under Angkor; in turn, their old ruling families and lords became indebted to the king (Higman 353). When Jayavarman II came to power, he presented himself as a “Supreme King”—the literal reincarnation of Shiva on earth (an element “deeply embedded” within Indian political philosophy which asserts the king’s divine association with Shiva). “He was to reign for sixty years and to establish the Khmer Empire firmly in the capital and territories, constitution and religion which it continued to enjoy for the next six centuries” (MacDonald 44). Jayavarman II sought to find a place where he could “develop a strong administration without interference” from foreigners. He built a city near present-day Angkor Thom, then one near present-day West Baray, and finally a fortress-capital north of Phnom Kulen (MacDonald 44). He then had a Brahman priest perform a unique ceremony that established his capital’s independence and not only his divine kingship, but his actual deification.
"He was the 'varman', the protector and his priests were the instruments of practical political power...[presiding] over a highly disciplined hierarchy of religious functionaries. The state's bureaucracy of nobles included generals and administrators who settled land disputes. The bureaucracy supervised every aspect of Khmer life, from agriculture to warfare, tax collection, and the rituals of the state religion. As always with preindustrial civilizations, there was a close link between food surpluses and the control of the enormous labor forces needed to construct temples, reservoirs, and other public works...The custom of building a new majestic and holy temple to house the royal linga of each king was the most important of all the religious rituals" (Scarre and Fagan 365). As Voss discusses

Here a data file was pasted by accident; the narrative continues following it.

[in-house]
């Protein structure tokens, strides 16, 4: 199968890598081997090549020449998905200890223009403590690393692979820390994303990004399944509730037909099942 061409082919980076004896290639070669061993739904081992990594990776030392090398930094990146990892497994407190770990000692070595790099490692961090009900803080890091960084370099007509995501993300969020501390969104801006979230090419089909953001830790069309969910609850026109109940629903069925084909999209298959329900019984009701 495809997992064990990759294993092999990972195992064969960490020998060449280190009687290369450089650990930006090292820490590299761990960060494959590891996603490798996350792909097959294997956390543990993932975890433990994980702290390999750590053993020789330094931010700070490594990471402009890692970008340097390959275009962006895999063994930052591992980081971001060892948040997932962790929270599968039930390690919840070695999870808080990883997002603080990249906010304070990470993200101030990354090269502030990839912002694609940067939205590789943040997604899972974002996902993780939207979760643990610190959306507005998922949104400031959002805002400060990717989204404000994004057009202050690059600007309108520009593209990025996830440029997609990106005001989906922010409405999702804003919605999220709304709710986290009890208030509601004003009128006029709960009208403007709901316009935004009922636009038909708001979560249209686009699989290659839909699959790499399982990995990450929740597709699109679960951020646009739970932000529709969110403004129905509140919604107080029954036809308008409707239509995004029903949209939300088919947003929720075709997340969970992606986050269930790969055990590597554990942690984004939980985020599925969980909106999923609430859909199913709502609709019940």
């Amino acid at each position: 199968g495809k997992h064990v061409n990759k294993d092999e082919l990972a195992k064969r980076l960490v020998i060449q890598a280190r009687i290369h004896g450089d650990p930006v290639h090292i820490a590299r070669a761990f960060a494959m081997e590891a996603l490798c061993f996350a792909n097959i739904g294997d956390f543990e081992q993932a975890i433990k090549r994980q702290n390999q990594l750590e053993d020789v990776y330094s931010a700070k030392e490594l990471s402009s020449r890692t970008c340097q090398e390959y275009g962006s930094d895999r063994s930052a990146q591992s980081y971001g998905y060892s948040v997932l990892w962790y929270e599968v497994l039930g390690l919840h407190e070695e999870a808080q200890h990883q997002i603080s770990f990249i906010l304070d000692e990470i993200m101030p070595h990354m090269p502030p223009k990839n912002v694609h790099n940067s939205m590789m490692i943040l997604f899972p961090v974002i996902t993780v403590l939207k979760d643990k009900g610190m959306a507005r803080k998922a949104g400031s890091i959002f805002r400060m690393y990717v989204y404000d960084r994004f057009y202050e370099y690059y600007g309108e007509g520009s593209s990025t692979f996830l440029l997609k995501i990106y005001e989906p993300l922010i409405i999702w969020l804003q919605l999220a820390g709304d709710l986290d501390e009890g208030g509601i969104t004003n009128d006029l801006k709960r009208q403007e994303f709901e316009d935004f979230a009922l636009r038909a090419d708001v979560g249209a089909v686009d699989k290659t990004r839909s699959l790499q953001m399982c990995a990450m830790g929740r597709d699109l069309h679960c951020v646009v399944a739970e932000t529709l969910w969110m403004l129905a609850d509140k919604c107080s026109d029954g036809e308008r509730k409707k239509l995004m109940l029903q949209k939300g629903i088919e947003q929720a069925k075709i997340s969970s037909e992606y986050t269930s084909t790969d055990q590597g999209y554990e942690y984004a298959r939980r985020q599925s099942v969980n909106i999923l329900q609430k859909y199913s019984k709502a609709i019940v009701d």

in regards to Indian social relations, the construction of religious temples also enabled interaction between different social classes (i.e. artists and construction workers with priests and nobility).